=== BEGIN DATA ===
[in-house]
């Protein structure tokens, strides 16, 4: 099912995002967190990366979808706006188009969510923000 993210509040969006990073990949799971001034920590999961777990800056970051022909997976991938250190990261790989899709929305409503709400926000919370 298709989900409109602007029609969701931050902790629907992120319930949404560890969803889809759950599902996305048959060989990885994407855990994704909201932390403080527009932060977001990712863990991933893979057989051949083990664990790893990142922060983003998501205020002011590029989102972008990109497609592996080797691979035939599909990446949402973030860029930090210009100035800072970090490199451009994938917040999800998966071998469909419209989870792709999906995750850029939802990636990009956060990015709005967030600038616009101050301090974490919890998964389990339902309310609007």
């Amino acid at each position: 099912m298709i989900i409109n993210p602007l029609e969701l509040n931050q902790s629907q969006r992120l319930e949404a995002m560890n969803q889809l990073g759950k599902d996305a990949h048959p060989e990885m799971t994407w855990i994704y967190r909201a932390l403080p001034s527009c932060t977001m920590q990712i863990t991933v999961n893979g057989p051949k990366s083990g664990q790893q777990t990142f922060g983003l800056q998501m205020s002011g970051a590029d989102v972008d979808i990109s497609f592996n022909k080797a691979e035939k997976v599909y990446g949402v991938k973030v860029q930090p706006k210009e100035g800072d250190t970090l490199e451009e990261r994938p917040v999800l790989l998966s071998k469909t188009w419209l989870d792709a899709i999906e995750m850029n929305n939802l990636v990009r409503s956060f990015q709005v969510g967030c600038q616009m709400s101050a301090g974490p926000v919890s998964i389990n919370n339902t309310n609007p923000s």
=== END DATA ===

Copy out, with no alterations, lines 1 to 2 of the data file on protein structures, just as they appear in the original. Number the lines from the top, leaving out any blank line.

[in-house]
């Protein structure tokens, strides 16, 4: 099912995002967190990366979808706006188009969510923000 993210509040969006990073990949799971001034920590999961777990800056970051022909997976991938250190990261790989899709929305409503709400926000919370 298709989900409109602007029609969701931050902790629907992120319930949404560890969803889809759950599902996305048959060989990885994407855990994704909201932390403080527009932060977001990712863990991933893979057989051949083990664990790893990142922060983003998501205020002011590029989102972008990109497609592996080797691979035939599909990446949402973030860029930090210009100035800072970090490199451009994938917040999800998966071998469909419209989870792709999906995750850029939802990636990009956060990015709005967030600038616009101050301090974490919890998964389990339902309310609007």